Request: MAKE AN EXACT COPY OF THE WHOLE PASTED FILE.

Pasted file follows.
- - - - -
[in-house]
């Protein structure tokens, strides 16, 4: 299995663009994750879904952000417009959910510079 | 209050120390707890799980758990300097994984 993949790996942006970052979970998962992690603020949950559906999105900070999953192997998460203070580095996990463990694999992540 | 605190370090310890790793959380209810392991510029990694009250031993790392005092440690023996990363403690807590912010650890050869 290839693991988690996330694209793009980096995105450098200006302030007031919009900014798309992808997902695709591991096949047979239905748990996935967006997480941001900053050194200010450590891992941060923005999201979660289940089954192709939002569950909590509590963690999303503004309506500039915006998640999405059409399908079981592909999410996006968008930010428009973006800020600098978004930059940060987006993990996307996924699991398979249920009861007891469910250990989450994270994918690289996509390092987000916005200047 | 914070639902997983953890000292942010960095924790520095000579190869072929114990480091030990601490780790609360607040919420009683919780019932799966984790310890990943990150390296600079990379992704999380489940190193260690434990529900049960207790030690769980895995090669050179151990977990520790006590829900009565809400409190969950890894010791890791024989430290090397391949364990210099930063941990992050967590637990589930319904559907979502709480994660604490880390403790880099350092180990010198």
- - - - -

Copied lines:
[in-house]
């Protein structure tokens, strides 16, 4: 299995663009994750879904952000417009959910510079 | 209050120390707890799980758990300097994984 993949790996942006970052979970998962992690603020949950559906999105900070999953192997998460203070580095996990463990694999992540 | 605190370090310890790793959380209810392991510029990694009250031993790392005092440690023996990363403690807590912010650890050869 290839693991988690996330694209793009980096995105450098200006302030007031919009900014798309992808997902695709591991096949047979239905748990996935967006997480941001900053050194200010450590891992941060923005999201979660289940089954192709939002569950909590509590963690999303503004309506500039915006998640999405059409399908079981592909999410996006968008930010428009973006800020600098978004930059940060987006993990996307996924699991398979249920009861007891469910250990989450994270994918690289996509390092987000916005200047 | 914070639902997983953890000292942010960095924790520095000579190869072929114990480091030990601490780790609360607040919420009683919780019932799966984790310890990943990150390296600079990379992704999380489940190193260690434990529900049960207790030690769980895995090669050179151990977990520790006590829900009565809400409190969950890894010791890791024989430290090397391949364990210099930063941990992050967590637990589930319904559907979502709480994660604490880390403790880099350092180990010198």